Systemically important asset managers, a description mega managers seek to avoid, have taken a disappointing approach to stewardship. In an op-ed focused on the company’s actions on pay, New York Times columnist Gretchen Morgenson wrote that “BlackRock wields its big stick like a wet noodle”.
It really is irrelevant that Fink is a decent CEO or even a life-long Democrat who regularly attends the World Economic Forum.
Public hand wringing about populism is pointless> What matters is the gap between walk and talk: few independent commentators doubt that levels of inequality last seen in the early 1930s are the main cause of the populist backlash.
The same knowing-doing gap is clear with the climate crisis. To his credit, Fink has answered critics directly. The firm’s case rests on four points, all of which have superficial plausibility but none of which stand up to detailed scrutiny.
● Private engagement by a firm as big and informed as BlackRock is more impactful than voting, especially given the increase in ESG staff. But given the number of investee companies, BlackRock would need several hundred, if not a few thousand, ESG staff to carry out stewardship properly. Traditional investment professionals, recruited and nurtured to be stock pickers, cannot be magically re-purposed to engage on systemic risks. Furthermore, other top 10 managers are able to vote against management – it is not an either/or choice.
● There is not yet clear evidence that stronger action on ESG issues – including climate change – is warranted. This confuses backward-looking research on share price movements with a forward-looking systemic risk assessment informed by science and increasing financial evidence of value destruction from ignoring the low carbon transition (for instance, European energy utilities). However brilliant BlackRock’s quants are, they will not see in their charts what has not yet happened.
● The focus on climate is something that US concepts of fiduciary duty make illegal and EU ‘values’ cannot drive US voting. Fink is either getting bad advice about the current application of fiduciary duty in the US or he is using fiduciary duty as an excuse for placing the short-term interests of companies and investors above beneficiaries. The fiduciary duty of loyalty does not need a blinkered focus on short-term portfolio returns, without consideration and management of beneficiaries’ related long-term and systemic risk exposures. And while the Republican elite has largely been captured by climate denialists, most Americans accept anthropogenic climate change and want action. That is US values are not monolithic. So US asset managers need to choose – do they want to be science-led and international or sing to the tune of extreme ideologues?
● BlackRock is taking part in all the collaborative initiatives that matter. The implication, given that BlackRock is not yet a signatory, is that ClimateAction100+, representing more than $32trn in AUM or about a quarter to a third of most FTSE and Dow Jones listed companies does not matter.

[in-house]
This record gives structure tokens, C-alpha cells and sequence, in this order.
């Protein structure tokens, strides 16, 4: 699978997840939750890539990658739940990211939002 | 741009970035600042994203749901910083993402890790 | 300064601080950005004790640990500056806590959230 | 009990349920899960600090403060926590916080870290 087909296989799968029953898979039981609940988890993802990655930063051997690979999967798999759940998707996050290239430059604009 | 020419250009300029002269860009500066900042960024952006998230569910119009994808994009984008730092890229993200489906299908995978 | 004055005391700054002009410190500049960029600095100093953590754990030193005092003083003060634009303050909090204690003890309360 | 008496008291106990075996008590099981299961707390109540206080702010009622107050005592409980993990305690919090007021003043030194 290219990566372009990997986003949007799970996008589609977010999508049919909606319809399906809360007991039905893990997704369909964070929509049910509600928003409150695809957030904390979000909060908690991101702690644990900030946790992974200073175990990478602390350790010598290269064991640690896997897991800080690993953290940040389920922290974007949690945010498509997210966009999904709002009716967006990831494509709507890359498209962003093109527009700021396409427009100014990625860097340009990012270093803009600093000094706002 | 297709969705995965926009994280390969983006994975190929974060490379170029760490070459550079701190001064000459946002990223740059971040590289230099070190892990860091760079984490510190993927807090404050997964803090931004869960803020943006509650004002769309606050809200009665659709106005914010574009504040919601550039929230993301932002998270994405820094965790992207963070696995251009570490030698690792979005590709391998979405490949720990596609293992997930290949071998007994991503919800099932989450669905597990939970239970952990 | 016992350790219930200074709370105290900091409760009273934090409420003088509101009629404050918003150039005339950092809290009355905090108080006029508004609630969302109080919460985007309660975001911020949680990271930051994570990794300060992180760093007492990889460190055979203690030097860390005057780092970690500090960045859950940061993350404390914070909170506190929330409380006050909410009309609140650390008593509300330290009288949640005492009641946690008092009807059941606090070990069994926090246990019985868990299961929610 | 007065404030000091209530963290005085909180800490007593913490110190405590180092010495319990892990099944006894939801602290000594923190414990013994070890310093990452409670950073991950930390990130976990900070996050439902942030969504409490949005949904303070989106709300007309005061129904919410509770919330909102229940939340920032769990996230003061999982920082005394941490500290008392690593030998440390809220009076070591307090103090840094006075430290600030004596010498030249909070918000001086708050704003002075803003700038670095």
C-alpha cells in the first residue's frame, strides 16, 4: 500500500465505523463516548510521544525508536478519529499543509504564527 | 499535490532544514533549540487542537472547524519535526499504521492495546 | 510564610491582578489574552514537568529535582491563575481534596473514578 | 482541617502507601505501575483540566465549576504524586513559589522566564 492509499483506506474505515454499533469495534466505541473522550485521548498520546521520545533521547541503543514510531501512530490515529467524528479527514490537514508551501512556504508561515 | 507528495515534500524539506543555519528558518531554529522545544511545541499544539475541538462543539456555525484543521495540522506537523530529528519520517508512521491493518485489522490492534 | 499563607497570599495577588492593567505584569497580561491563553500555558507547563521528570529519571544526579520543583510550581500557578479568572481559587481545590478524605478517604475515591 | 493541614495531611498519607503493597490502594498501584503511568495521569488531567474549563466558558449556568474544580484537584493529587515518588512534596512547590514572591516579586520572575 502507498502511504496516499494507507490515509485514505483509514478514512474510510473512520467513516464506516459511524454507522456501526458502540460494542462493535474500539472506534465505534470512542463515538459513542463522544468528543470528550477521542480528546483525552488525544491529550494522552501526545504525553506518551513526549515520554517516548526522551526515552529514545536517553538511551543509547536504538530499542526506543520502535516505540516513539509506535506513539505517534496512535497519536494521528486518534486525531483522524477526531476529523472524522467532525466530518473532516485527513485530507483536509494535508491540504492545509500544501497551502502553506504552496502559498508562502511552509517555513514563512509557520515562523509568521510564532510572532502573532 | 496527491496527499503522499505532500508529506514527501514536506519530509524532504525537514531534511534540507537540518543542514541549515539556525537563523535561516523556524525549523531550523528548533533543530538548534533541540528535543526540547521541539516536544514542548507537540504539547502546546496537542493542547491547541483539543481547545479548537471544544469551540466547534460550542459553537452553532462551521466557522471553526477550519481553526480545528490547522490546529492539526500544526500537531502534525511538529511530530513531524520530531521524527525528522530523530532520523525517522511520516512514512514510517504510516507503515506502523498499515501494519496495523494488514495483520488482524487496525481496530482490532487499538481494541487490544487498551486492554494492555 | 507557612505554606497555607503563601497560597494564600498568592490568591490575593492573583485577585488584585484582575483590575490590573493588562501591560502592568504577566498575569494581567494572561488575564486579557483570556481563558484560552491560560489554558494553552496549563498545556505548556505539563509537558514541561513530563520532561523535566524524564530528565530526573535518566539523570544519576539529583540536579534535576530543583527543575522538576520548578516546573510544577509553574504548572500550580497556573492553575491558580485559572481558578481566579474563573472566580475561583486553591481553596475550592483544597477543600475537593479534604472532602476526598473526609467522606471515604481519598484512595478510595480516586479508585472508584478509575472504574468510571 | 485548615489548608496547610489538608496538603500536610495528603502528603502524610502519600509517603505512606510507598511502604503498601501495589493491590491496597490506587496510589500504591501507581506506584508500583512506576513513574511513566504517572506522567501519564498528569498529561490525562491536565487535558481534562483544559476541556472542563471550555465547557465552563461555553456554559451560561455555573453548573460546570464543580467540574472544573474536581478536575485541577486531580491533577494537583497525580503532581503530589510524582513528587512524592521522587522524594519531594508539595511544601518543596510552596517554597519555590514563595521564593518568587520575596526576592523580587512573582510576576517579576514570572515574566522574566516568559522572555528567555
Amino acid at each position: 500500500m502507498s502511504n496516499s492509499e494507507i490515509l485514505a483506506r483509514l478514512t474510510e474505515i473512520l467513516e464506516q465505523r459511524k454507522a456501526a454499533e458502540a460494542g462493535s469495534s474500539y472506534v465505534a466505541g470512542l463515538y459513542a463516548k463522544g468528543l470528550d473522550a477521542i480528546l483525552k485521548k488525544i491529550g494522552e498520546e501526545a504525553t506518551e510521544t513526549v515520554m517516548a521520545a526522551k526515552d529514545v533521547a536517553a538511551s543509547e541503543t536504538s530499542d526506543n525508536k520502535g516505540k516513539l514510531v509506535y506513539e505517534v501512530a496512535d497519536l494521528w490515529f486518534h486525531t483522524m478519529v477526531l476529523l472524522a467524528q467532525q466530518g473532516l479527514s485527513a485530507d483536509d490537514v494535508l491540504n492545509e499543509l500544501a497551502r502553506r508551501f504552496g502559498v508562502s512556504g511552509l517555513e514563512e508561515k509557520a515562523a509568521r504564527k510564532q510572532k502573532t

Currently this debate has been happening in circles that are too small to worry mega managers but that is changing. When Preventable Surprises launched its #Missing60 campaign in 2016 – highlighting how some fund managers were willing to ask European oil majors to disclose climate risks but were happy to support US counterparts that did not – we were ahead of the curve.
Now, 12 campaigning groups have signed a public letter challenging BlackRock. Perhaps even more significantly in terms of the public, 2019 will be remembered as the year that BlackRock was targeted by Yes Men (advertising activists who came to fame over the Bhopal disaster). They circulated a carefully written missive purportedly from BlackRock, which tricked leading journalists. The contrast between what Fink should have said, but actually did, was embarrassing.
So is America devoid of leadership on the climate front? Fortunately not. The Green New Deal is a bold and systemic response. A decade ago, Democrats tried to pass a more Republican friendly cap-and-trade plan, but it ran into a “wall of intransigence and fossil-fuel-industry-funded denialism” in the words of the Washington Post.
Will the politics of the Green New Deal – first neutralise corporate capture, then address the decarbonisation challenge – work? Some right-wing commentators seem to think so, arguing that Republicans need to “find a better idea or lose”.
So BlackRock and its peers have a choice. They can be like polemicists who argue that climate change is similar to poverty – a serious problem but one that should not involve any action that might disrupt an allegedly working system. But that incrementalism is the new climate denialism.
Who can change things? Senior executives could, but are unlikely to rock the boat. Personal career risk is more important than the climate emergency. Asset owner clients who consider themselves climate aware, but who say little about how their investment supply chain operates are powerful enablers of incrementalism. And so too are committed campaigners who ignore the mega managers to focus on smaller investor targets who can be pushed to divest from fossil fuel stocks.
As the FT noted in a December 2018 editorial: “The depressing reality about climate change is that we could solve the problem, at manageable cost, but are failing to do so. This failure is due to a mixture of blindness and self-deception. The blindness comes from those, such as US president Donald Trump, who deny the reality of climate change. The self-deception comes from those who accept the reality, but only pretend to solve it.”
C’mon BlackRock! Time to get your finger out!